The MHA also released the following statement, “many people struggle with not feeling “sick enough” to seek help early on in their mental health journey. The average delay between symptom onset and treatment is 11 years, meaning a lot of people spend months or years facing mental health challenges before getting a diagnosis. It is never too early to seek treatment – if you want help for your mental health, you deserve to get it.”
MHA said, “It is especially important to pay attention to sudden changes in thoughts and behaviors. Also keep in mind that the onset of several of the symptoms below, and not just any one change, indicates a problem that should be assessed. The symptoms below should not be due to recent substance use or another medical condition. If you or someone you know is in crisis now, seek help immediately. Call 1-800-273-TALK (8255) to reach a 24 hour crisis center or dial 911 for immediate assistance.” Warning signs/symptoms to watch for are listed below.
In adults, young adults and adolescents: confused thinking, prolonged depression (sadness or irritability), feelings of extreme highs and lows, excessive fears, worries and anxieties, social withdrawal, dramatic changes in eating or sleeping habits, strong feelings of anger, strange thoughts (delusions), seeing or hearing things that aren’t there (hallucinations), growing inability to cope with daily problems and activities, suicidal thoughts, numerous unexplained physical ailments and substance use.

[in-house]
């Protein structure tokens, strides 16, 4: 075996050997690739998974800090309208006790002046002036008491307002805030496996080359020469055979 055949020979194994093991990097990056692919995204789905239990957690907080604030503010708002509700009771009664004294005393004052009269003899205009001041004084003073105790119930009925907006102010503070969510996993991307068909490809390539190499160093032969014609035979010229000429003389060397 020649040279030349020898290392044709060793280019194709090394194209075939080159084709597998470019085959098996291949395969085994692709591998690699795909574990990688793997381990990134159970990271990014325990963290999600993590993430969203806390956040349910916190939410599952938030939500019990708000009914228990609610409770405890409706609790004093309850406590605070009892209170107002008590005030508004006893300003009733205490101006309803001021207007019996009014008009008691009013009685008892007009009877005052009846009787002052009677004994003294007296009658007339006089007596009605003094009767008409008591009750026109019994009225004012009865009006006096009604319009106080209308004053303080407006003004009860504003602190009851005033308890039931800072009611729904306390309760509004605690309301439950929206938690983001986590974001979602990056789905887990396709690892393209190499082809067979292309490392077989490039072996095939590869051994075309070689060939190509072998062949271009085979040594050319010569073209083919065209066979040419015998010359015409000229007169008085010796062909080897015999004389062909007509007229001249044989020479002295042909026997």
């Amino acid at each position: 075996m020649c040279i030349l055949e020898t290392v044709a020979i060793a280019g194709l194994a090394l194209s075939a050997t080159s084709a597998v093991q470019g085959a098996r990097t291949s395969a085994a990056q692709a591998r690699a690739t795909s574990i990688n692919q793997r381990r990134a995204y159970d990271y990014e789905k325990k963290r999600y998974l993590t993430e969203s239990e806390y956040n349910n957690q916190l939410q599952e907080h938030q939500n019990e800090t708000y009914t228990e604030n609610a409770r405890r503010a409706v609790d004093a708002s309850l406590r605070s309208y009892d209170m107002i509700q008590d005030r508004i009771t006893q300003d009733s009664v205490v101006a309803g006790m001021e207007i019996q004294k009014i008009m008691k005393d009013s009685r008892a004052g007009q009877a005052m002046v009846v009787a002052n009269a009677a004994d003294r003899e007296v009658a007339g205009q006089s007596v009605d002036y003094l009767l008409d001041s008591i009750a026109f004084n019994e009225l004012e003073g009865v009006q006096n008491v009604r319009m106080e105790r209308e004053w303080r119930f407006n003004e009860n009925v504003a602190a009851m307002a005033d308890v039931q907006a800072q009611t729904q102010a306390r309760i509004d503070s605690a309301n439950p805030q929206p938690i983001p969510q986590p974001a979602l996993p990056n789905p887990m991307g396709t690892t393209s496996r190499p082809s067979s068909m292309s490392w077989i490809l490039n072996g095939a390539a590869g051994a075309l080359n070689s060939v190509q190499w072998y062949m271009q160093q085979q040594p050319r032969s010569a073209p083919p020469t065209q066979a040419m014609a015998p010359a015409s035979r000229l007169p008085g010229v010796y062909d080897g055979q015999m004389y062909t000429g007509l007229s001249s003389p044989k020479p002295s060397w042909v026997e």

in older children and pre-adolescents: substance use, inability to cope with problems and daily activities, changes in sleeping and/or eating habits, excessive complaints of physical ailments, changes in ability to manage responsibilities - at home and/or at school, defiance of authority, truancy, theft, and/or vandalism, intense fear, prolonged negative mood, often accompanied by poor appetite or thoughts of death and frequent outbursts of anger.
In younger children: changes in school performance, poor grades despite strong efforts, changes in sleeping and/or eating habits, excessive worry or anxiety (i.e., refusing to go to bed or school), hyperactivity, persistent nightmares, persistent disobedience or aggression and frequent temper tantrums.
It is important to reiterate that sometimes medical issues can cause symptoms of mental illness which is why it is so important to consult professionals to obtain an accurate diagnosis and treatment plan. There is also always someone to talk to if you are in crisis. As noted above call 1-800-273-TALK (8255) to reach a 24-hour crisis center or dial 911 for immediate assistance.
Ways to provide support and to celebrate Mental Health Awareness Month include taking a mental health screening, sharing your own mental health story, volunteer or donate, prioritize your mental health, and starting a conversation on the subject. Also educate yourself on Mental Health First Aid.